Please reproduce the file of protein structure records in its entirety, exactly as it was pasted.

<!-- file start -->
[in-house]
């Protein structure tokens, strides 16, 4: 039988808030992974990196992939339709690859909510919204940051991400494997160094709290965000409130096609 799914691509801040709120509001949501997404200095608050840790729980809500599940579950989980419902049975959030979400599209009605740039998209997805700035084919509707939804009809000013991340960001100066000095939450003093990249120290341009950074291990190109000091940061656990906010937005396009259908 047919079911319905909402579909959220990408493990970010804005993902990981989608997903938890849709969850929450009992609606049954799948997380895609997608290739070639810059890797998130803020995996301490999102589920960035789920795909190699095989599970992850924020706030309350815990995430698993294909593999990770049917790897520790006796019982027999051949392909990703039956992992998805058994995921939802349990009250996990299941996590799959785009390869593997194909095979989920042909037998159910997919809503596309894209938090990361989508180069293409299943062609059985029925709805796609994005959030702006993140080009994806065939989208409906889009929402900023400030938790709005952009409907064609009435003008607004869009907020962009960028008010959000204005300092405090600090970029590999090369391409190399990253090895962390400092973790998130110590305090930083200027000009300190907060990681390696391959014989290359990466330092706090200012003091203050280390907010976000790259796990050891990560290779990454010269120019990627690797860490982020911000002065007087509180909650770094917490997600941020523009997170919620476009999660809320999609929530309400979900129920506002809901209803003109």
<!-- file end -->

[in-house]
């Protein structure tokens, strides 16, 4: 039988808030992974990196992939339709690859909510919204940051991400494997160094709290965000409130096609 799914691509801040709120509001949501997404200095608050840790729980809500599940579950989980419902049975959030979400599209009605740039998209997805700035084919509707939804009809000013991340960001100066000095939450003093990249120290341009950074291990190109000091940061656990906010937005396009259908 047919079911319905909402579909959220990408493990970010804005993902990981989608997903938890849709969850929450009992609606049954799948997380895609997608290739070639810059890797998130803020995996301490999102589920960035789920795909190699095989599970992850924020706030309350815990995430698993294909593999990770049917790897520790006796019982027999051949392909990703039956992992998805058994995921939802349990009250996990299941996590799959785009390869593997194909095979989920042909037998159910997919809503596309894209938090990361989508180069293409299943062609059985029925709805796609994005959030702006993140080009994806065939989208409906889009929402900023400030938790709005952009409907064609009435003008607004869009907020962009960028008010959000204005300092405090600090970029590999090369391409190399990253090895962390400092973790998130110590305090930083200027000009300190907060990681390696391959014989290359990466330092706090200012003091203050280390907010976000790259796990050891990560290779990454010269120019990627690797860490982020911000002065007087509180909650770094917490997600941020523009997170919620476009999660809320999609929530309400979900129920506002809901209803003109």